As if it wasn’t enough walking through nature surrounded by tranquil sounds – visitors will often find spontaneous sports activities such as beach volleyball games multiplying fun all day long.

Yoyogi Hachimangu

Yoyogi Hachiman Shrine

Yoyogi Hachimangu is a historical, Shinto shrine located in Tokyo. It was established in the year 1659 and its architecture showcases traditional, Japanese beauty.

Its name literally translates to ‘the temple of eight gods’ due to some legends surrounding its previous owners. Every once-in-a-while Yoyogi hosts famous festivals like Tanabata or Setsubun where visitors can be part of fun activities such as fortune telling or mochi pounding.

One must definitely watch out for these special occasions at this vibrant site full of artistry and culture.

Yoyogi Pony Park

At Yoyogi Pony Park, you can enjoy the experience of interacting with cute ponies. You can ride a pony, brush it and feed it carrots. Carrots are not provided in the park, so you need to prepare them in advance. If you cut the carrots into long and thin strips, it will be easier for the ponies to eat them.

Location: 4-1 Yoyogi-Kamizonocho, Shibuya-ku, Tokyo



Harajuku is a vibrant and colorful district in Tokyo, Japan that invites people to explore its unique culture. It’s known for its street fashion which seamlessly blends Japanese styles with Western trends.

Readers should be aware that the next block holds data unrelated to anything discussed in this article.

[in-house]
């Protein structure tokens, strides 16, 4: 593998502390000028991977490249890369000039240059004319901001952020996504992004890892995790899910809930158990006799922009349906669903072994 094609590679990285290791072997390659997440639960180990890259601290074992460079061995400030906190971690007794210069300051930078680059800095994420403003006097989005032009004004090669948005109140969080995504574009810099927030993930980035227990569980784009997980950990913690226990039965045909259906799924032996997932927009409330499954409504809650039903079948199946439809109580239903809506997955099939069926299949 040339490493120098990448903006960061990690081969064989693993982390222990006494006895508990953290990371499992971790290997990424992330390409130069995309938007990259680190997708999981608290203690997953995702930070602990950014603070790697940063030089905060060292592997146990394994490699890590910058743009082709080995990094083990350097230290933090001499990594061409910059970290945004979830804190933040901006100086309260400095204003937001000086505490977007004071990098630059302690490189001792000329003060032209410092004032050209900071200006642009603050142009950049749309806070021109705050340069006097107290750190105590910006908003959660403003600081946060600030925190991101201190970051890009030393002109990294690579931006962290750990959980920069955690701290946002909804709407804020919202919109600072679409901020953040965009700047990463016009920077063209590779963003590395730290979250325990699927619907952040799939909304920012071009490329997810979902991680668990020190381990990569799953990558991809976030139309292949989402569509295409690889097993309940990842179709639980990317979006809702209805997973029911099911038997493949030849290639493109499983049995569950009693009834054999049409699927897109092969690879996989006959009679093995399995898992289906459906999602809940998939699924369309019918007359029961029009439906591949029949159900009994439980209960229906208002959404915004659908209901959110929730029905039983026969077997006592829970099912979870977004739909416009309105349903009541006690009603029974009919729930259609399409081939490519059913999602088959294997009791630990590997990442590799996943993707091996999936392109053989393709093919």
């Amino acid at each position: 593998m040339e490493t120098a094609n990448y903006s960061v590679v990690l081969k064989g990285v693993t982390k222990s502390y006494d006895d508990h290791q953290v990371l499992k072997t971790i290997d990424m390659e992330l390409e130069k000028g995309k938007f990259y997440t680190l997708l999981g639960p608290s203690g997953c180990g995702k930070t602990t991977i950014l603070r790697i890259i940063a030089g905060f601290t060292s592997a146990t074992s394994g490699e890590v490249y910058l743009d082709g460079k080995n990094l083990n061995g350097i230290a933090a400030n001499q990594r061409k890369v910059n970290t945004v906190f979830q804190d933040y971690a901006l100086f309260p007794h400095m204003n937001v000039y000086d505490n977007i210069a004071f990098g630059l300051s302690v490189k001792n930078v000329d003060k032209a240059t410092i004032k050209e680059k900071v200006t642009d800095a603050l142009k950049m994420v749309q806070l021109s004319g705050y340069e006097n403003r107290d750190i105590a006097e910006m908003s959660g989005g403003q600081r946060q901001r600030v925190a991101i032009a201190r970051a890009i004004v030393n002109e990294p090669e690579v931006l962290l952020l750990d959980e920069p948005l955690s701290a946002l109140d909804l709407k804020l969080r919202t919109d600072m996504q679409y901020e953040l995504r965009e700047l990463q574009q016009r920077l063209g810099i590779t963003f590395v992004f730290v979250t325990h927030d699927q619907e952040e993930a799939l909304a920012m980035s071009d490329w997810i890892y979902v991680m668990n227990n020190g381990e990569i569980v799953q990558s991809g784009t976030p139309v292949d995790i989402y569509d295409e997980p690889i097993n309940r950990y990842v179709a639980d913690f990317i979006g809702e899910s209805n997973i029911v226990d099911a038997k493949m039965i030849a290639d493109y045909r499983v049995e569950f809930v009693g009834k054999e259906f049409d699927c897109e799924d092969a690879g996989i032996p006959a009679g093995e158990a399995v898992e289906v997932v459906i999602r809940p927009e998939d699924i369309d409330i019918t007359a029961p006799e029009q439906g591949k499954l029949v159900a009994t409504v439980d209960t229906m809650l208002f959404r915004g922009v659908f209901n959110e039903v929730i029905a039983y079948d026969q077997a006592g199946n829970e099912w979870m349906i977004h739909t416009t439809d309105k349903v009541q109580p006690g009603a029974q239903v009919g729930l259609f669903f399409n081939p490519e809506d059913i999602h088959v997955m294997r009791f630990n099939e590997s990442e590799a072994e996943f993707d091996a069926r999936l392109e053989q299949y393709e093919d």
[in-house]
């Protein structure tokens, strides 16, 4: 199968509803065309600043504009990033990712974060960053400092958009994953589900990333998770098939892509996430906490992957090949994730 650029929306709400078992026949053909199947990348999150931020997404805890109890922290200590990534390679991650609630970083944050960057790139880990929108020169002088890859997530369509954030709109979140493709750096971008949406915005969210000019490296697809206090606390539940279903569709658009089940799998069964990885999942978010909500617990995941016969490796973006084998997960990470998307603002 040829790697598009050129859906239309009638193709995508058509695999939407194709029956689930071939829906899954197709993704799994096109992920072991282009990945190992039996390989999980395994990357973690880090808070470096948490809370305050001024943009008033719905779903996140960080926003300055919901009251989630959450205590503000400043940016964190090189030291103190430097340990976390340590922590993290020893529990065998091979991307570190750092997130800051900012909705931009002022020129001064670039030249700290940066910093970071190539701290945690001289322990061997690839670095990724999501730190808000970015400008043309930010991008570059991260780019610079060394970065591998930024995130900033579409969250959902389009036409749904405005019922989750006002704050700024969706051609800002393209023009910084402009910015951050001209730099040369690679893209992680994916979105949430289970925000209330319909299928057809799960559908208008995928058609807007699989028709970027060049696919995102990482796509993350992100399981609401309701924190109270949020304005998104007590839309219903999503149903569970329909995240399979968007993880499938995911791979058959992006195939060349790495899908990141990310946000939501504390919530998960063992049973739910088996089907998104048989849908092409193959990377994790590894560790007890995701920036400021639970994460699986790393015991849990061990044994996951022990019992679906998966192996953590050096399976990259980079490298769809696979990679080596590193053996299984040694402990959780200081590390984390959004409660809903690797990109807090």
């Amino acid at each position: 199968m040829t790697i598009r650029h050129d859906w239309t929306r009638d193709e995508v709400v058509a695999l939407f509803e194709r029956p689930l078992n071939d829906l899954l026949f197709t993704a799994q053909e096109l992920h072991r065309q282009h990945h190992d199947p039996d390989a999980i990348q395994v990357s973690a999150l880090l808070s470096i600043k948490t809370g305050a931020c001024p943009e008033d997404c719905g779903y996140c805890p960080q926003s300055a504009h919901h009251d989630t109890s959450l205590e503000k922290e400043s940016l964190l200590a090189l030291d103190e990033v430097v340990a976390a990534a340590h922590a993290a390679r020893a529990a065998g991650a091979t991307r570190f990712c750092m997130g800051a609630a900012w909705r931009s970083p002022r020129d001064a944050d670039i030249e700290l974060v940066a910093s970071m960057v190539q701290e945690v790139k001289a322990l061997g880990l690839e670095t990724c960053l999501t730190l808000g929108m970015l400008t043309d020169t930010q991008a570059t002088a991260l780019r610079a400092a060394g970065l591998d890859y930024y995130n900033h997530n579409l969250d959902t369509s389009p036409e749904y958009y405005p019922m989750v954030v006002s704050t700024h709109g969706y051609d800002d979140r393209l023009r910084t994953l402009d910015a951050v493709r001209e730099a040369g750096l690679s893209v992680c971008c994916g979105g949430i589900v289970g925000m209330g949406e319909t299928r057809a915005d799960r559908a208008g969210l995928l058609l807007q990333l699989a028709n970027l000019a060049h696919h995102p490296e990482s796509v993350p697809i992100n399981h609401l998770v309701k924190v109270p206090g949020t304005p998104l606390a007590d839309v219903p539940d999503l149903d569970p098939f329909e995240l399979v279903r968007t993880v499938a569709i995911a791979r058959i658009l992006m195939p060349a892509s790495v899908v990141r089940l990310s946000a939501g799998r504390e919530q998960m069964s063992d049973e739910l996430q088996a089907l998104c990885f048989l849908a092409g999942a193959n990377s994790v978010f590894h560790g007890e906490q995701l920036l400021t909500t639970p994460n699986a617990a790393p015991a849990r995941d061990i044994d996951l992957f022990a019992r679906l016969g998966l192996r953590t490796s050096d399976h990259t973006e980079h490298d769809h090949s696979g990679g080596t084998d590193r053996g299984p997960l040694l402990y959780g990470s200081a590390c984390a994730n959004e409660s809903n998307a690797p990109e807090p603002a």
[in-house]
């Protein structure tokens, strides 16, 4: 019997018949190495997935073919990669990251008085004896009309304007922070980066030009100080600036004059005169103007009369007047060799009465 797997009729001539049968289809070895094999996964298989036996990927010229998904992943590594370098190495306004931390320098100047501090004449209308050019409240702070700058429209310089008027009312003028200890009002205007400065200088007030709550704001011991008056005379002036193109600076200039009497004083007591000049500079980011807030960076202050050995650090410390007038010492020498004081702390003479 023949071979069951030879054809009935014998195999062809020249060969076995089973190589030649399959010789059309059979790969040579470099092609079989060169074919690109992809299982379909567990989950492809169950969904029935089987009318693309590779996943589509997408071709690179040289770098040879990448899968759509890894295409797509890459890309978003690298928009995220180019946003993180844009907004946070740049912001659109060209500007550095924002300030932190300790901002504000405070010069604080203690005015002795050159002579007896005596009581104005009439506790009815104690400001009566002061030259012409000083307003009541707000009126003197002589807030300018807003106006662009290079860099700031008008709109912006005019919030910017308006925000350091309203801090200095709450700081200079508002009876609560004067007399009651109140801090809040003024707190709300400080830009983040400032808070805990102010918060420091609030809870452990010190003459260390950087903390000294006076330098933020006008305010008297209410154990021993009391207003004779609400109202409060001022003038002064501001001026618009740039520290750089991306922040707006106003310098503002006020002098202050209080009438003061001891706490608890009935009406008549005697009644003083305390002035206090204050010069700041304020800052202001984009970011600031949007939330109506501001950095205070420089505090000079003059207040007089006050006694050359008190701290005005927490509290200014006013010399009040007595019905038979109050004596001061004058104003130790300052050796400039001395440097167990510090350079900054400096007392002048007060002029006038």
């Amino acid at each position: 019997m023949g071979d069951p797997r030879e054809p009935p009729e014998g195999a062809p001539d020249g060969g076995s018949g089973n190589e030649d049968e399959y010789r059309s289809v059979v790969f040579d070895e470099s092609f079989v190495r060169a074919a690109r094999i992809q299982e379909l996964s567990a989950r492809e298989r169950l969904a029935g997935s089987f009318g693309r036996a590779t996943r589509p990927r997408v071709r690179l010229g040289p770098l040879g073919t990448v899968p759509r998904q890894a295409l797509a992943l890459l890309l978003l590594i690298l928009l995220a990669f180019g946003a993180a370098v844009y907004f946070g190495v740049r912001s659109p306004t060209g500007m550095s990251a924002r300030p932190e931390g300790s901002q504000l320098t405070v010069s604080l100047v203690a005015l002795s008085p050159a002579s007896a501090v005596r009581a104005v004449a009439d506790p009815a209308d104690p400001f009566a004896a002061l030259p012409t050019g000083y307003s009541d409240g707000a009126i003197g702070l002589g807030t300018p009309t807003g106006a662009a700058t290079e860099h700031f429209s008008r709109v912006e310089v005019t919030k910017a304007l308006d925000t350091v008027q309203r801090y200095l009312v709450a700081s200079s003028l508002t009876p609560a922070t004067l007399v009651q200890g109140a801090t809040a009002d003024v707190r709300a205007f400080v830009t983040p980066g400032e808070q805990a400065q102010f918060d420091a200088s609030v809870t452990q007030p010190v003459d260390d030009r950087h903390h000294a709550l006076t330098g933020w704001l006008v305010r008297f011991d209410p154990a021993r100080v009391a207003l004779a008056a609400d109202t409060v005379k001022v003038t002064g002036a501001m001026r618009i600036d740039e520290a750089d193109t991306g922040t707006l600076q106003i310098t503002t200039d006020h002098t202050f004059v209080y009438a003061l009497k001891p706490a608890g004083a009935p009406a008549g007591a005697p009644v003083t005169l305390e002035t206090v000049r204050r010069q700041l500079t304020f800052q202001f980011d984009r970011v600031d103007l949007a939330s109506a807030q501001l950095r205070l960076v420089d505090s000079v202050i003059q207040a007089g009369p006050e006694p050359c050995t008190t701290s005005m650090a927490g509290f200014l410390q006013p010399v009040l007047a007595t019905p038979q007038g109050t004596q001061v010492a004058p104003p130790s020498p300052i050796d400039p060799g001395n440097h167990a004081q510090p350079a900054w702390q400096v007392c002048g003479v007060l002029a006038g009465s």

Harajuku even has an entire “cat street” dedicated to the kawaii (cuteness) craze of young adults in Japan. Visitors also get to experience traditional music at temples like Meiji Shrine as well as delicious food such as crepes from one of many local cafés sprinkled throughout the area.


Explore Harajuku today and create unforgettable memories surrounded by this eclectic mix of cultures.

Takeshita Street

Crowds At Takeshita Shopping Street In Harajuku

Takeshita Street is a shopping street in Harajuku, Tokyo renowned for its colorful youth culture and iconic fashion.

It’s known locally as “the center of Japanese pop culture”, where locals come to explore the latest trends found amongst hundreds of shops lining both sides of the narrow alley.

On weekends it becomes one big lively party with shoppers strutting around displaying their unique style – often dressed head-to-toe in bright colors or cosplay outfits.

Its most famous stores include kawaii superstore Kiddy Land, specializing in cute character merchandise; Spinns clothing boutique featuring eccentric punk pieces; Rainbowshop serving up rainbow ice cream cones; plus dozens more makeup stores and crepe stands scattered throughout

Takeshita Street itself… making this an attractive destination spot that remains popular among young people all year round.

Cat Street

Cat Street Omotesando Harajuku